Suppose you have a problem you want to solve with computer vision but few images on which you can base your new model. What can you do? You could wait to collect more data, but this may be untenable if the features you want to capture are hard to find (i.e. rare animals in the wild, product defects).

This is where transfer learning comes in. In this article, we're going to discuss:

  1. What is transfer learning?
  2. How does transfer learning work?
  3. When you should use transfer learning

Let's get started!

What is transfer learning?

Transfer learning is a computer vision technique where a new model is built upon an existing model. The purpose of this is to encourage the new model to learn features from the old one so that the new model can be trained to its purpose faster and with less data.

The name "transfer learning" is telling as to what this technique means: you transfer the knowledge one model has acquired to a new model that can benefit from that knowledge. This is similar to how you might transfer your knowledge of painting into drawing – color theory, your aesthetic – even though the two tasks are different.

Let's talk through an example of transfer learning in action.

An Example of Transfer Learning

Imagine having images of animals collected on a safari in Africa. The dataset consists of images of giraffes and elephants. Now suppose you want to build a model that can distinguish giraffes from elephants given those images as inputs to part of a model that counts wildlife in a particular area.

The first thing that might come to your mind is to build an image recognition model from scratch that will do this. Unfortunately, you only took few photos, so it is unlikely that you will be able to achieve high accuracy.

So, you decide to look for new images to enlarge your dataset and label the new images and then train a model from scratch. This would be doable. However, assuming you find the new images suitable for your domain, it is very time-consuming.

But suppose you have a model that has been trained on, for example, millions of images that can distinguish dogs from cats.

What we can do is take this already-trained model and leverage what the model has already learned to teach it to distinguish other kinds of animals (giraffes and elephants, in our case) without having to train a model from scratch that might require more than just a lot of amount of data that in this case, we do not have, but also a lot of computational complexity.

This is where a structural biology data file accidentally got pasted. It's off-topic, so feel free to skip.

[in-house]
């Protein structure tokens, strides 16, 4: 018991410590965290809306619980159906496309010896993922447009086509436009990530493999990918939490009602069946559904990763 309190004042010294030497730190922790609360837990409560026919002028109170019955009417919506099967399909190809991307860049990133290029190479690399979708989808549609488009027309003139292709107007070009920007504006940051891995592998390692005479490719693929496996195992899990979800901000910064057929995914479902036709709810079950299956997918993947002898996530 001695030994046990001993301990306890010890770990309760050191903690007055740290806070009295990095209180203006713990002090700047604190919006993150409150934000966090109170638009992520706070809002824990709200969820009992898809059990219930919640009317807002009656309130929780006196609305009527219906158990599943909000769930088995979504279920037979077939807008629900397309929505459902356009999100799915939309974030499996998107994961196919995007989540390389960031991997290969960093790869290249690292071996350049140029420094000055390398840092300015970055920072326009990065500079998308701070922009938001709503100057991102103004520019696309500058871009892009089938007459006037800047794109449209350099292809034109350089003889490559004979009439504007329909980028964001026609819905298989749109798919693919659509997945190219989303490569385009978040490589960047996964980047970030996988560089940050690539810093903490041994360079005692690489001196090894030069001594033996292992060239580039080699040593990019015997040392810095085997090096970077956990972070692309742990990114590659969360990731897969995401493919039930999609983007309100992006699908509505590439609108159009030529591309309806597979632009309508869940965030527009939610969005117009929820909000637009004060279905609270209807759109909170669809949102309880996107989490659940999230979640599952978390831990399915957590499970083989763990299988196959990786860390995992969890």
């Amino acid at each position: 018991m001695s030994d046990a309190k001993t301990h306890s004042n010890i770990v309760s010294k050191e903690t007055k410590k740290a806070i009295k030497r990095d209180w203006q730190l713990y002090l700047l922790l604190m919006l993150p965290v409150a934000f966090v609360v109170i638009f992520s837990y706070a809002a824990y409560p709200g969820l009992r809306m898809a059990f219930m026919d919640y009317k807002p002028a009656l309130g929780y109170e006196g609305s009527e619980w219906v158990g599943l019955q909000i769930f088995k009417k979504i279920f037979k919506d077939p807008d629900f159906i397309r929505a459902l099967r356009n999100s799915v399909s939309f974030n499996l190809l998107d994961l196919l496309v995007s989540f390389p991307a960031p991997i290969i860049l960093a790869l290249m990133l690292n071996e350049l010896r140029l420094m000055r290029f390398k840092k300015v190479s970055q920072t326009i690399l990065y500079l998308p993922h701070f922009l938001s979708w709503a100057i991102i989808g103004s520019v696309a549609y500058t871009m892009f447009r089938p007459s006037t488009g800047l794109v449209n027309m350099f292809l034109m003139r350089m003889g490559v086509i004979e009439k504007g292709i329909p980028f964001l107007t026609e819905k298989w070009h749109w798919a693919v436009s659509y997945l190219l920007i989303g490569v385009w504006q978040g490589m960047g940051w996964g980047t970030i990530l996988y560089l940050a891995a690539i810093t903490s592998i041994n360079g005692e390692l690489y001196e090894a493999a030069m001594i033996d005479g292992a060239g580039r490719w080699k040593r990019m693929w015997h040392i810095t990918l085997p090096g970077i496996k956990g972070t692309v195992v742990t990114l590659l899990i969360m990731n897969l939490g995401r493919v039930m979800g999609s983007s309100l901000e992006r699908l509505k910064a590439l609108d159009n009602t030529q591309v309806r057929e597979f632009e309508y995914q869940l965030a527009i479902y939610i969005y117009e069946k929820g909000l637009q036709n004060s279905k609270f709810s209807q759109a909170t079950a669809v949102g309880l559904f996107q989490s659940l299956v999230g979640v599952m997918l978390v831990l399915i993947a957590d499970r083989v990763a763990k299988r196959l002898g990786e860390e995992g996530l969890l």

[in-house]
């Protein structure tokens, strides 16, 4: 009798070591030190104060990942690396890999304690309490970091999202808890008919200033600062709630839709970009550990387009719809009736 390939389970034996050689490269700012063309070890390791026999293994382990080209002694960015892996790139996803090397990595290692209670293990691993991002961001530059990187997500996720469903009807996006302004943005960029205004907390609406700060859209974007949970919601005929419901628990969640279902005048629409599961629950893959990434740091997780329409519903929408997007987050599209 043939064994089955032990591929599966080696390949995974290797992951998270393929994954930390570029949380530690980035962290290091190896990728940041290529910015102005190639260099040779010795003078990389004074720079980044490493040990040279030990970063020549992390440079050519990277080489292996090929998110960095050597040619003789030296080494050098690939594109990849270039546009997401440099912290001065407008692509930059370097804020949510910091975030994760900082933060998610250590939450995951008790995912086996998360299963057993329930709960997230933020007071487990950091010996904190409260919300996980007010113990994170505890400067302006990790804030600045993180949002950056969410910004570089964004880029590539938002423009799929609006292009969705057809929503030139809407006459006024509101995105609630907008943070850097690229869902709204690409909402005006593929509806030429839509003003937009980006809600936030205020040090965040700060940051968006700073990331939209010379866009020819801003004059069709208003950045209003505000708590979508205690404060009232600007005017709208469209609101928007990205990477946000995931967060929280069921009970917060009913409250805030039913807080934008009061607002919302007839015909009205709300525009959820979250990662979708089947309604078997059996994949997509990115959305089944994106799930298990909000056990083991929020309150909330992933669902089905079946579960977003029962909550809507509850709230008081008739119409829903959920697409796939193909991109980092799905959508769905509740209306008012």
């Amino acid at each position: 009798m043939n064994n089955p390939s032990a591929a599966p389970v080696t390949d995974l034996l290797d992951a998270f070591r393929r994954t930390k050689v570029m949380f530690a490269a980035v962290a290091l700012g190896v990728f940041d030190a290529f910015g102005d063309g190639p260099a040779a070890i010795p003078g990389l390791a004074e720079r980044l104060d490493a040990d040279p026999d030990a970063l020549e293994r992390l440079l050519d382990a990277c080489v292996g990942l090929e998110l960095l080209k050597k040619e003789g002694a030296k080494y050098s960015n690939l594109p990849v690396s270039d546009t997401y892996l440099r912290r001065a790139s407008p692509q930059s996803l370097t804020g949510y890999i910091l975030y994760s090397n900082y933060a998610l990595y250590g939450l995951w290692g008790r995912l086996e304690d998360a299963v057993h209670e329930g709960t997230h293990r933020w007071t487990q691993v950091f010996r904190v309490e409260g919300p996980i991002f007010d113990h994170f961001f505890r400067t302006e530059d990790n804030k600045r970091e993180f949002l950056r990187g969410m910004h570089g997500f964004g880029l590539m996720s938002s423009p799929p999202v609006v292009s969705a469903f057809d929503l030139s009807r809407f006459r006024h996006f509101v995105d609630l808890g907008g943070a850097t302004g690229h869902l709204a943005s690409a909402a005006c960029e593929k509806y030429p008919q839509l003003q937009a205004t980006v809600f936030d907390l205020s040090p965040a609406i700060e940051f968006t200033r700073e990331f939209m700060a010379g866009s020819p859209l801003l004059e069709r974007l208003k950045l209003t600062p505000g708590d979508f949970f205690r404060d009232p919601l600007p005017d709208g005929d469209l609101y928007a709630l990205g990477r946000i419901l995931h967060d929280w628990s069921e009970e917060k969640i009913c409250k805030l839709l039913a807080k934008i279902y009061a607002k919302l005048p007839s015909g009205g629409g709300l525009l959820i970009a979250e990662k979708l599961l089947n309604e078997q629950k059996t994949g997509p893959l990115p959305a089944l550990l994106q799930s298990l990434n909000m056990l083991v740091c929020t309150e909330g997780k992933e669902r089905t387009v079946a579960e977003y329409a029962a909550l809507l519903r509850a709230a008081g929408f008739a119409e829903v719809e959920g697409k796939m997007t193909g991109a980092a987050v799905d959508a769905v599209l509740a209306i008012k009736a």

Exploiting the knowledge of an already trained model to create a new model specialized on another task is transfer learning.

How Transfer Learning Works

How is it possible that a model that can recognize cats and dogs can be used to recognize giraffes and elephants? Great question.

Convolutional networks extract features from high-level images. The first layers of a CNN learn to recognize general features such as vertical edges, the subsequent layers, the horizontal edges, and then maybe these features are combined to recognize the corners, circles, etc.

These high-level features are independent of the type of entity we need to recognize. Computer vision models don't just "learn" exactly what, for example, cats look like. Instead, models break down images into small components and learn how those small components combine to make features associated with a particular concept.

Recognition in the entity (animals in this case) happens at the linear layers that take as input the features extracted from the convolutional layers and learn to categorize in the final class (giraffe or elephant).

To apply transfer learning, we remove the linear layers of the already trained model (since they are layers that have been trained to recognize other classes) and add new ones. We retrain the new layers in such a way that they specialize in recognizing our classes of interest.

How to Apply Transfer Learning

To apply transfer learning, first choose a model that was trained on a large dataset to solve a similar problem. A common practice is to grab models from computer vision literature such as VGG, ResNet, and MobileNet.

A pre-trained model.

Next, remove the old classifier and output layer.

A pre-trained model without the classifier and output layer.